Film Review: The Maid's Room

Initially gripping, in a Hitchcock/Ozon way, this atmospheric thriller turns banal and unconvincing in its second half.

With its carefully arranged atmosphere of subtle menace in classy surroundings and delineation of character through class hierarchy, Michael Walker's The Maid's Room initially calls to mind the work of François Ozon, presently wielding the medium with such assured grace. Here, a lovely young Colombian maid, Drina (Paula Garces), come to work at the Hamptons estate of the uber-rich and powerful Crawfords (Bill Camp and Annabella Sciorra) and their spoiled son, Brandon (Philip Ettinger). Given a small, tidy room to herself, she does not stay there very much; as soon as the Crawfords are out of the house, she wanders through it, opening drawers and discovering secrets. All goes pretty well until the night a drunken Brandon hits and kills a local worker while driving on a dark road. The Crawfords lean on Drina to keep quiet, bribing her with money, but when she refuses to refrain from alerting the police, things get ugly.

The movie begins well and you are irresistibly drawn into it as haughty Mrs. Crawford gives Drina the kind of strict household instructions, with a condescending air, that make you wince at her every word. Sciorra is very good as this entitled bitch and Camp also makes a convincing Master of the Universe, who is used to getting things his way, money being no object. Scott Miller's gliding cinematography creates an entire stultifyingly cushy world within the Crawford mansion, so that you feel the basic emptiness of the lives of its inhabitants.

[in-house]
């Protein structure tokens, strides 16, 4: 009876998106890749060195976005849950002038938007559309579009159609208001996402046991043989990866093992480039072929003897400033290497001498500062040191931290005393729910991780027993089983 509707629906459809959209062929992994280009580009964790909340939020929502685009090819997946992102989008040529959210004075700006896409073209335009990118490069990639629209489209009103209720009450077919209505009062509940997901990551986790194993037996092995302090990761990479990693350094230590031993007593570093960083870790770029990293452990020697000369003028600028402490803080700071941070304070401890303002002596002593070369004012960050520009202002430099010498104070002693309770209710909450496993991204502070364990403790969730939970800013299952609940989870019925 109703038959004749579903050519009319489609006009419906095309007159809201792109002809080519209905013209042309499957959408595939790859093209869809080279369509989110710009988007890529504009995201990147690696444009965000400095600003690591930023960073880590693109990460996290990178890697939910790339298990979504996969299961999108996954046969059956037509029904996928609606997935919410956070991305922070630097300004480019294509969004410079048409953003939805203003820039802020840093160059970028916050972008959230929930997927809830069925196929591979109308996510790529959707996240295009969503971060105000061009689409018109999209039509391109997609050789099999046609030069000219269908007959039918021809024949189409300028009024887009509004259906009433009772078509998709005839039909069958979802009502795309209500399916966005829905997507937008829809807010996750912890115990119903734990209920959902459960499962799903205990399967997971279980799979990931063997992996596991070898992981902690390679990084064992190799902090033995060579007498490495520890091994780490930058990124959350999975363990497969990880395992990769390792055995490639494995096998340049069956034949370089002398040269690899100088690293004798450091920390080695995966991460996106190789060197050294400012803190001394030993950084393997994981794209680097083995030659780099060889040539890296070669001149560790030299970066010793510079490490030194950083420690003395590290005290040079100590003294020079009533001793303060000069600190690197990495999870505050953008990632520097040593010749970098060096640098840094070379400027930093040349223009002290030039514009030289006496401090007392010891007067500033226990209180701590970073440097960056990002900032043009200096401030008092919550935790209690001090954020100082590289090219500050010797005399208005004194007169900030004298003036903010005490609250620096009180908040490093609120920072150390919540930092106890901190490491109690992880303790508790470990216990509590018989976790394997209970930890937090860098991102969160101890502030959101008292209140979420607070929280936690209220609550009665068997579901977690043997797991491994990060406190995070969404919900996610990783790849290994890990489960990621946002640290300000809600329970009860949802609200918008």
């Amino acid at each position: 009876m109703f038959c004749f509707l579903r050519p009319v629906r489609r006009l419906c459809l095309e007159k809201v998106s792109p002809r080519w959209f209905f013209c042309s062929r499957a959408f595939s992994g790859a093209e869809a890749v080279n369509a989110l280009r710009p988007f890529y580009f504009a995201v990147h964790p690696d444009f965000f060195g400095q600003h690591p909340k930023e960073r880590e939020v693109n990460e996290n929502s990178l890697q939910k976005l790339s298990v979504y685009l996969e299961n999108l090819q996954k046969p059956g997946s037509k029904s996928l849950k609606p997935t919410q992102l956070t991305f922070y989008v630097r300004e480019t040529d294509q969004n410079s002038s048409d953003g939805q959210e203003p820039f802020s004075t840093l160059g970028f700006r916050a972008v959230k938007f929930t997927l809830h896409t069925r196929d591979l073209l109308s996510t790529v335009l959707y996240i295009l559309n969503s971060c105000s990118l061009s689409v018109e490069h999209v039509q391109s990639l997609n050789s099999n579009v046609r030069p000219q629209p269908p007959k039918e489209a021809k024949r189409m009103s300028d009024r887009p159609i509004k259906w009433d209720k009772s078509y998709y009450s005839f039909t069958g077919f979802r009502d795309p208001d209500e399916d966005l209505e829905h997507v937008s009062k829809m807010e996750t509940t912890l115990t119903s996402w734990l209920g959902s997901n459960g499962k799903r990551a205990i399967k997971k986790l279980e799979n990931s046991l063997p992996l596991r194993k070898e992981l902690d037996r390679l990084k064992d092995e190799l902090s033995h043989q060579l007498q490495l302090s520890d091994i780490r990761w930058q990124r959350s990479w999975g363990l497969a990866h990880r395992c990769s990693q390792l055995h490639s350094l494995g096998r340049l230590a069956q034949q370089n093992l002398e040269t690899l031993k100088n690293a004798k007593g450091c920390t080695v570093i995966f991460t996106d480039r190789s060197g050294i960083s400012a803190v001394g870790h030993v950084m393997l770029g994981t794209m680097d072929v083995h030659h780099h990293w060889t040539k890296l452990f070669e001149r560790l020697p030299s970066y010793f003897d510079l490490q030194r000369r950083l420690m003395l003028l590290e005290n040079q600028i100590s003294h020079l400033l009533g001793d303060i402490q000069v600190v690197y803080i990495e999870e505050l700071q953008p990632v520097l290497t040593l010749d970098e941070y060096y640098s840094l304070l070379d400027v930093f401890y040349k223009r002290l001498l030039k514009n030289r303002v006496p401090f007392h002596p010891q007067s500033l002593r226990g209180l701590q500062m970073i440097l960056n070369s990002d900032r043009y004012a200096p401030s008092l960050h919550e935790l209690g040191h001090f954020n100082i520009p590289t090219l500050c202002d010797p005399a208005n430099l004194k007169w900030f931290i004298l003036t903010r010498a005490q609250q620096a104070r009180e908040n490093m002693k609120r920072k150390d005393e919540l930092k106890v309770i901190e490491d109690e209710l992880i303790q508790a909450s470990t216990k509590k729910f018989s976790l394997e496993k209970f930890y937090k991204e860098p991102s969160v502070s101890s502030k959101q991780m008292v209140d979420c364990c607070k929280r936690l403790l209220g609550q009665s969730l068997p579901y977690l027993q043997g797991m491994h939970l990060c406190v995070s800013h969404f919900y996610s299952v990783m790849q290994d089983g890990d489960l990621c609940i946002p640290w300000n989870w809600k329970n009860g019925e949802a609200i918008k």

But when tragedy strikes and Drina is taken out of the picture, the film rather falls apart and becomes a predicable what-to-do-with-the-body programmer while striking ever-heavier notes of class warfare, when the friends of the dead man come inquiring. Although there are three of these strapping young Latino workers, the middle-aged Papa Crawford singlehandedly bests and bloodies one of them, causing the others to flee in terror, and this unconvincing moment really throws you out of things. 

Garces has a fetching, quiet intensity, and Ettinger does entitled rich boy lusting for the maid to beefy perfection. The average filmgoer is again made to wonder why rich folk hire such pretty help, however capable. It always ends badly.

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